Sunday, June 12, 2005


It is interesting to note that many obituaries for the late Paul Ricoeur, while rightly identifying him as a giant of twentieth century philosophy, barely recognise the significance of his theological concerns. That is true of the BBC’s report of his death, which is wholly silent on this point, and the otherwise substantial Stanford Encyclopaedia of Philosophy entry. The Daily Telegraph doesn’t do much better, but The Guardian (once the house newspaper of cultured despisers, now repaying the loyalty of its radical Christian readers a bit) strikes a good balance.

My only tangential connection with Ricoeur is that my wife was secretary of the English language department at the University of Chicago for part of the time that he was a visiting professor there (1979). Of course I have no way of knowing if he ever realised how fortunate he was!

The particular importance of Paul Ricoeur is that, in addition to sharpening our thinking about access to, interpretation of and transmission through texts, he brought phenomenology to the hermeneutical table, continental theory to traditional Anglo-American philosophising, and combined respect for specialisms with a commitment to the necessity of inter-disciplinary reflection.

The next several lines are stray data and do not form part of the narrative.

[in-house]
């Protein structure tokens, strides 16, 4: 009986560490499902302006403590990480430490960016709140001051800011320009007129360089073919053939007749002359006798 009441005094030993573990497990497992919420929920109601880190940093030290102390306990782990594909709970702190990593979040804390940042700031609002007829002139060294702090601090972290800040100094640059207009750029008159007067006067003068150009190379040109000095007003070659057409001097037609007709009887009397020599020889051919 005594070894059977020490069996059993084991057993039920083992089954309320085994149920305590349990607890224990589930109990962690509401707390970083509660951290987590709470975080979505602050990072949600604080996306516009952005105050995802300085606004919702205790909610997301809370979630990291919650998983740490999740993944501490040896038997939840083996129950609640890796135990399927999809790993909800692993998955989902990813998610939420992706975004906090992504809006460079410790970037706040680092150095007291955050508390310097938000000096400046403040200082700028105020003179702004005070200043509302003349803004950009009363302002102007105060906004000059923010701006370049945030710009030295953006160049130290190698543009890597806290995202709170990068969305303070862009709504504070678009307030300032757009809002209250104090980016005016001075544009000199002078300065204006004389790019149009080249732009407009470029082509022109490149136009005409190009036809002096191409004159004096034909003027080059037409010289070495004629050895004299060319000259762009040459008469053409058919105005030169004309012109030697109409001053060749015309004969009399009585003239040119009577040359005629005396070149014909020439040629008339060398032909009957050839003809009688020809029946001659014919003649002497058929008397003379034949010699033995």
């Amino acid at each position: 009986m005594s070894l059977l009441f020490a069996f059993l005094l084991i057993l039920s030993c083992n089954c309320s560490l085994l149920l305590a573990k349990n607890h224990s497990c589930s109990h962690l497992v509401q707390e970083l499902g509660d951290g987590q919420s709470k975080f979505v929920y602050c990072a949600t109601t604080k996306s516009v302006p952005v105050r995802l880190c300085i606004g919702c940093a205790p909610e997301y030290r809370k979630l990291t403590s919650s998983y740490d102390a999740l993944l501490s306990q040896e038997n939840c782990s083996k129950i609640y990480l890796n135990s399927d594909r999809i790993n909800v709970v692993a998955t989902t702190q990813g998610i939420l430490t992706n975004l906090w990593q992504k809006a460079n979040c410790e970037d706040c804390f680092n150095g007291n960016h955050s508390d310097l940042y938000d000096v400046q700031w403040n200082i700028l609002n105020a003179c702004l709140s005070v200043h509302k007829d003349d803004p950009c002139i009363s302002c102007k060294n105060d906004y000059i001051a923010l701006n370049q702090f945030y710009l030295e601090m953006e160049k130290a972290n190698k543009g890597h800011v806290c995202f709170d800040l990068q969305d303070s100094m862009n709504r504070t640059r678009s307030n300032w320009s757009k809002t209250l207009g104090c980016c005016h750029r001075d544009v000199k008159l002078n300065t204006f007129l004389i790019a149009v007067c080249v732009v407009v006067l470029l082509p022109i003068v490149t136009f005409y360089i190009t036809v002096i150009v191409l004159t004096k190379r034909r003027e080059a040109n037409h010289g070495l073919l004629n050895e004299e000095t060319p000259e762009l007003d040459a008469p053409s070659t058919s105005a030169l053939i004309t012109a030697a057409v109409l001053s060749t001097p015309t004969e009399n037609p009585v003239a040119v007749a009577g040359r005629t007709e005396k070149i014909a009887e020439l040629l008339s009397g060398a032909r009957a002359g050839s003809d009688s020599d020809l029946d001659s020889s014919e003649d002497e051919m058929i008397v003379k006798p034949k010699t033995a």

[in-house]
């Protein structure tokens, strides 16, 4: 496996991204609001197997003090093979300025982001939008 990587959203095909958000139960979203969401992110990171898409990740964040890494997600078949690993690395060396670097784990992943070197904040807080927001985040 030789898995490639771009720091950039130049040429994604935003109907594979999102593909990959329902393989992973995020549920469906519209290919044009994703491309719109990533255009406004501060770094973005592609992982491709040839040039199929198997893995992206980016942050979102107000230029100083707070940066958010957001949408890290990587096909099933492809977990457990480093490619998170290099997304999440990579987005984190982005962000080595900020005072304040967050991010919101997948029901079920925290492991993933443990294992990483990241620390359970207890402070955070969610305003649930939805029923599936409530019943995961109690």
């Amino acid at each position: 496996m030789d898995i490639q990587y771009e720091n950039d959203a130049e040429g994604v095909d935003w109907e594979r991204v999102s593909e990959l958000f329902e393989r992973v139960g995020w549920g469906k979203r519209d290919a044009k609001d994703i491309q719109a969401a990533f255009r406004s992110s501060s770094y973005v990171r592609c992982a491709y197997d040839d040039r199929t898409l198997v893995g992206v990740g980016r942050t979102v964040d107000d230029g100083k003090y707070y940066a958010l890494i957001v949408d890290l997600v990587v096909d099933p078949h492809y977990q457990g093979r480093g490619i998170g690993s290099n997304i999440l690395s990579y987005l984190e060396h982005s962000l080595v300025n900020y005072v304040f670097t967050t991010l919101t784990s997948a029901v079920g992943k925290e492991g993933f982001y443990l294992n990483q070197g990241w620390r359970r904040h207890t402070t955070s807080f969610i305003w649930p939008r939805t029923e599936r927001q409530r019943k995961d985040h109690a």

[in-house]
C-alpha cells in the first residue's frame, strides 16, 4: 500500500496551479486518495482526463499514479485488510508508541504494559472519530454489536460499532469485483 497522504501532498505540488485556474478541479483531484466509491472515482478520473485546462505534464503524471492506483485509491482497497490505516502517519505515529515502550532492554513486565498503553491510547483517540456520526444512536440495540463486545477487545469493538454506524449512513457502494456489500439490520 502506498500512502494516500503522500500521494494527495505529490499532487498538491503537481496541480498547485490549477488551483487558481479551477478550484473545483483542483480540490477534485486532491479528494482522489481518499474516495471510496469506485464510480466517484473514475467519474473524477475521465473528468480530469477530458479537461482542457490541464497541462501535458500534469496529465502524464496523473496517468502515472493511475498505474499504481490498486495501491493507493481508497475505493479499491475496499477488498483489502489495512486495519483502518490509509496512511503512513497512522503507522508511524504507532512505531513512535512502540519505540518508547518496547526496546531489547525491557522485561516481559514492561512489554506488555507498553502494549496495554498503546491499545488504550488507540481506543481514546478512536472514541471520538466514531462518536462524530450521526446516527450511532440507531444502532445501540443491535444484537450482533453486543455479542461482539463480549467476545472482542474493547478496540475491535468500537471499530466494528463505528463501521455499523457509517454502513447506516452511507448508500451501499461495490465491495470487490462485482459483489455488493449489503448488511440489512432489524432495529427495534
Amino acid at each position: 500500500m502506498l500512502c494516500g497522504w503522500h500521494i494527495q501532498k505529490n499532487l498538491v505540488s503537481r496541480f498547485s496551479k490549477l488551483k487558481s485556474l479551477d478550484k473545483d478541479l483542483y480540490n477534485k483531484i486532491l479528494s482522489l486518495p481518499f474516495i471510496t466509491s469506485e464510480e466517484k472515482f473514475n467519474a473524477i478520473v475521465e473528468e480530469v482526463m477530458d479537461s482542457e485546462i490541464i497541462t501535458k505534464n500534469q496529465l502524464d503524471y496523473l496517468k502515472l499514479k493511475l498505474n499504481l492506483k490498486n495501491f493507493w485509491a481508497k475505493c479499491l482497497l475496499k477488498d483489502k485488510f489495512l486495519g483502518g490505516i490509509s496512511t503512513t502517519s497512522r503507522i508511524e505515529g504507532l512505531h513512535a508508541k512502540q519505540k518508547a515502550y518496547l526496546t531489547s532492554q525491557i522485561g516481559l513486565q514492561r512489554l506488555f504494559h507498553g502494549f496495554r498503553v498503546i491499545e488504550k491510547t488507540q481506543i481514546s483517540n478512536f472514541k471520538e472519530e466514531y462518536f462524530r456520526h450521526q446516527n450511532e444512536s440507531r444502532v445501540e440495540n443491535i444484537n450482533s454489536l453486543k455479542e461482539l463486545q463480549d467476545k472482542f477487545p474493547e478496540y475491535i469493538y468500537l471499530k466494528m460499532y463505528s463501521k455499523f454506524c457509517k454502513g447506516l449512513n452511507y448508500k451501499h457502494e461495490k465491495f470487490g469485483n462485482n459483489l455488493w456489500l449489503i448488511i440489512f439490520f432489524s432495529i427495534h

Questia lists 16 Ricoeur-related articles. The entry in the Boston Collaborative Encyclopaedia of Western Theologians raises some substantial issues, in particular comparing Ricoeur with Hans Frei and the post-liberal Yale School, rightly noting: “Ricoeur does not want to think of everything in terms of intra-textuality, but rather in terms of some of the latest French reception theory. [He] encourages a much stronger dialogue of non-theological and theological readings, in contrast to Frei's more ecclesial based hermeneutic…. Both make a harsh distinction between the philosophical and exegetical modes. Ricoeur affirms the autonomy of philosophical thinking which can assist theology in making its claims more intelligible. For Frei, philosophy distracts the theologian from the primary task of elucidating the identity of Jesus as presented in the gospel narratives. Frei creates a false antithesis between the two disciplines.”

“[For Ricoeur] philosophy reminds theology of its epistemic limitations so it can not be dogmatic. Philosophy can function as 'a friend of the court' in terms of explicating the doctrines of Christian faith with precision and intelligibility. Since theology is hermeneutical, philosophy can be an indirect aid in thinking about hermeneutics. The general hermeneutic of Ricoeur allows for a plurality and specificity of regional hermeneutics (e.g. biblical hermeneutics), yet also allows for a continuing cross-traditional, cross-disciplinary conversational quest for truth.”

These are important correctives indeed. I do wish the narrative theologians, who have much to offer, wouldn't be tempted so comprehensively to overplay their hand in response to the weakenesses of scepticism.

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